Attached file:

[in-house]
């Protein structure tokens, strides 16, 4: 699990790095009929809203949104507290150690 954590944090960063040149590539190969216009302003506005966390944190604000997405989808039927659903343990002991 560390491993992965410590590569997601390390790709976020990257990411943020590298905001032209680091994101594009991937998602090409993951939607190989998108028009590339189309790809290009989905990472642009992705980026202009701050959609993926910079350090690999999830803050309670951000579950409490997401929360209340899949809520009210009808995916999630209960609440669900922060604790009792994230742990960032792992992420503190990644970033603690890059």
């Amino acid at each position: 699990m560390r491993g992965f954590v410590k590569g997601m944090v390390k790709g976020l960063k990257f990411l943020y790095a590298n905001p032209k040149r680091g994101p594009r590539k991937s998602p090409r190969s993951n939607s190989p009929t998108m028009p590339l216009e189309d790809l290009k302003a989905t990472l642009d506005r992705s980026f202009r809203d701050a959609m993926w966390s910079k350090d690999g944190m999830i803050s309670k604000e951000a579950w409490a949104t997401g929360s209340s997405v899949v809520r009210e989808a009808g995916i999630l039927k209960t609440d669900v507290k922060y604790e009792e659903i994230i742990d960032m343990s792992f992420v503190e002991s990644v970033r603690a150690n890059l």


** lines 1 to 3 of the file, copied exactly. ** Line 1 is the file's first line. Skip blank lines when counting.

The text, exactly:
[in-house]
């Protein structure tokens, strides 16, 4: 699990790095009929809203949104507290150690 954590944090960063040149590539190969216009302003506005966390944190604000997405989808039927659903343990002991 560390491993992965410590590569997601390390790709976020990257990411943020590298905001032209680091994101594009991937998602090409993951939607190989998108028009590339189309790809290009989905990472642009992705980026202009701050959609993926910079350090690999999830803050309670951000579950409490997401929360209340899949809520009210009808995916999630209960609440669900922060604790009792994230742990960032792992992420503190990644970033603690890059």
């Amino acid at each position: 699990m560390r491993g992965f954590v410590k590569g997601m944090v390390k790709g976020l960063k990257f990411l943020y790095a590298n905001p032209k040149r680091g994101p594009r590539k991937s998602p090409r190969s993951n939607s190989p009929t998108m028009p590339l216009e189309d790809l290009k302003a989905t990472l642009d506005r992705s980026f202009r809203d701050a959609m993926w966390s910079k350090d690999g944190m999830i803050s309670k604000e951000a579950w409490a949104t997401g929360s209340s997405v899949v809520r009210e989808a009808g995916i999630l039927k209960t609440d669900v507290k922060y604790e009792e659903i994230i742990d960032m343990s792992f992420v503190e002991s990644v970033r603690a150690n890059l």